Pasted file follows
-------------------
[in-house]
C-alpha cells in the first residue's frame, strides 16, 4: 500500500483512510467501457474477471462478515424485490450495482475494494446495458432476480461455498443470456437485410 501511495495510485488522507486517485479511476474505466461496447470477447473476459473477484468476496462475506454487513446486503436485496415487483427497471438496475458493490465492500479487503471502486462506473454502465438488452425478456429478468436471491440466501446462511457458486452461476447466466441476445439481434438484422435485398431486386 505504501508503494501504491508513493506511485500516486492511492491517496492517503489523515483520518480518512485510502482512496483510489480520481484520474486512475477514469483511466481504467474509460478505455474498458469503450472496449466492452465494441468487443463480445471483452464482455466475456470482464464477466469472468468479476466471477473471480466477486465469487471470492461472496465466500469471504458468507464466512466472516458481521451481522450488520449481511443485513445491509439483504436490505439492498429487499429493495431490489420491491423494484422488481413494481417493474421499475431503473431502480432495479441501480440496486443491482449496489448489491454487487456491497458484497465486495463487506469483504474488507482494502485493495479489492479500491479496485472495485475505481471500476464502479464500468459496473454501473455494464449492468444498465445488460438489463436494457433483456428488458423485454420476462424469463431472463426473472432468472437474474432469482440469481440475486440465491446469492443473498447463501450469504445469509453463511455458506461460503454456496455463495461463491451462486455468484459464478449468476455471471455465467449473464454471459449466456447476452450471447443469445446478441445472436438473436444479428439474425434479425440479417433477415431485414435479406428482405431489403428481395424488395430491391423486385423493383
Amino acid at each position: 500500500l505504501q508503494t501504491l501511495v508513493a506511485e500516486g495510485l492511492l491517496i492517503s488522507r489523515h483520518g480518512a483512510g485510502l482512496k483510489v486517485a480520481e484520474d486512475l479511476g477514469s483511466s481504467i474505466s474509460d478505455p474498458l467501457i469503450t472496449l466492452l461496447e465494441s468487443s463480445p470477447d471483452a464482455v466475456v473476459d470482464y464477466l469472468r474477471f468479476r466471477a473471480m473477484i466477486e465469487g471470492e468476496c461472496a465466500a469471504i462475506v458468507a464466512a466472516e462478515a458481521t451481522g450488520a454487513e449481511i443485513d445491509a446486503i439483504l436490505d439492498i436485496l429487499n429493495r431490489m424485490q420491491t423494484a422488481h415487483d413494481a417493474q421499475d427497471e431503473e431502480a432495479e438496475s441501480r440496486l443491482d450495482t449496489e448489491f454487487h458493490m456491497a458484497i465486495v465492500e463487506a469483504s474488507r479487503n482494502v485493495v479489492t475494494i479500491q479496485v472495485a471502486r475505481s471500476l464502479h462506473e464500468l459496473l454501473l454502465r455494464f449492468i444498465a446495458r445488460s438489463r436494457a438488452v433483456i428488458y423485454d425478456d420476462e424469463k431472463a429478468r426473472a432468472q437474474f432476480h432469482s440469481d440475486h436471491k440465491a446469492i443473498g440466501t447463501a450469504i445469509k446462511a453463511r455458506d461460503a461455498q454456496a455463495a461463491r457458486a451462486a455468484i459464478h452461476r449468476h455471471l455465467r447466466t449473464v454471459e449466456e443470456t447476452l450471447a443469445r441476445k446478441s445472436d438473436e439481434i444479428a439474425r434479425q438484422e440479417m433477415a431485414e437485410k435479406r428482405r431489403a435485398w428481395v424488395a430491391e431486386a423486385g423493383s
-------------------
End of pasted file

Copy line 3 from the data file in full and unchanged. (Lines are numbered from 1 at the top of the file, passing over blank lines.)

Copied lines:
Amino acid at each position: 500500500l505504501q508503494t501504491l501511495v508513493a506511485e500516486g495510485l492511492l491517496i492517503s488522507r489523515h483520518g480518512a483512510g485510502l482512496k483510489v486517485a480520481e484520474d486512475l479511476g477514469s483511466s481504467i474505466s474509460d478505455p474498458l467501457i469503450t472496449l466492452l461496447e465494441s468487443s463480445p470477447d471483452a464482455v466475456v473476459d470482464y464477466l469472468r474477471f468479476r466471477a473471480m473477484i466477486e465469487g471470492e468476496c461472496a465466500a469471504i462475506v458468507a464466512a466472516e462478515a458481521t451481522g450488520a454487513e449481511i443485513d445491509a446486503i439483504l436490505d439492498i436485496l429487499n429493495r431490489m424485490q420491491t423494484a422488481h415487483d413494481a417493474q421499475d427497471e431503473e431502480a432495479e438496475s441501480r440496486l443491482d450495482t449496489e448489491f454487487h458493490m456491497a458484497i465486495v465492500e463487506a469483504s474488507r479487503n482494502v485493495v479489492t475494494i479500491q479496485v472495485a471502486r475505481s471500476l464502479h462506473e464500468l459496473l454501473l454502465r455494464f449492468i444498465a446495458r445488460s438489463r436494457a438488452v433483456i428488458y423485454d425478456d420476462e424469463k431472463a429478468r426473472a432468472q437474474f432476480h432469482s440469481d440475486h436471491k440465491a446469492i443473498g440466501t447463501a450469504i445469509k446462511a453463511r455458506d461460503a461455498q454456496a455463495a461463491r457458486a451462486a455468484i459464478h452461476r449468476h455471471l455465467r447466466t449473464v454471459e449466456e443470456t447476452l450471447a443469445r441476445k446478441s445472436d438473436e439481434i444479428a439474425r434479425q438484422e440479417m433477415a431485414e437485410k435479406r428482405r431489403a435485398w428481395v424488395a430491391e431486386a423486385g423493383s